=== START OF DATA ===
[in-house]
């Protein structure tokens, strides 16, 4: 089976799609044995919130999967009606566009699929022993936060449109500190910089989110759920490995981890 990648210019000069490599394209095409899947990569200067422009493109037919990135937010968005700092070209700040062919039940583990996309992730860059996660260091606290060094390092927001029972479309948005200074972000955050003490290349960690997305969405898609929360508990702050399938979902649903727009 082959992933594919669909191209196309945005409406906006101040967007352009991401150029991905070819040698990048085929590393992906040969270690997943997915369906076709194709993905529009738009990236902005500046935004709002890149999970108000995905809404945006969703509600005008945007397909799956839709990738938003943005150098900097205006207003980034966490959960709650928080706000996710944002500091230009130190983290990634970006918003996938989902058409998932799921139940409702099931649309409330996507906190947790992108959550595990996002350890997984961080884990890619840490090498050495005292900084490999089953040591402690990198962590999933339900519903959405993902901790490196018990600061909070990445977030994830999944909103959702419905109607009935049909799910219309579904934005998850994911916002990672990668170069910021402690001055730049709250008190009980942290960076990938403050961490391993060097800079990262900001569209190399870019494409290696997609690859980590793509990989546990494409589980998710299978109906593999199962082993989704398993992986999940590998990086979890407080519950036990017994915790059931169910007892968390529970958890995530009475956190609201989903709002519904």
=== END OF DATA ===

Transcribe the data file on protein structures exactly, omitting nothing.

[in-house]
């Protein structure tokens, strides 16, 4: 089976799609044995919130999967009606566009699929022993936060449109500190910089989110759920490995981890 990648210019000069490599394209095409899947990569200067422009493109037919990135937010968005700092070209700040062919039940583990996309992730860059996660260091606290060094390092927001029972479309948005200074972000955050003490290349960690997305969405898609929360508990702050399938979902649903727009 082959992933594919669909191209196309945005409406906006101040967007352009991401150029991905070819040698990048085929590393992906040969270690997943997915369906076709194709993905529009738009990236902005500046935004709002890149999970108000995905809404945006969703509600005008945007397909799956839709990738938003943005150098900097205006207003980034966490959960709650928080706000996710944002500091230009130190983290990634970006918003996938989902058409998932799921139940409702099931649309409330996507906190947790992108959550595990996002350890997984961080884990890619840490090498050495005292900084490999089953040591402690990198962590999933339900519903959405993902901790490196018990600061909070990445977030994830999944909103959702419905109607009935049909799910219309579904934005998850994911916002990672990668170069910021402690001055730049709250008190009980942290960076990938403050961490391993060097800079990262900001569209190399870019494409290696997609690859980590793509990989546990494409589980998710299978109906593999199962082993989704398993992986999940590998990086979890407080519950036990017994915790059931169910007892968390529970958890995530009475956190609201989903709002519904």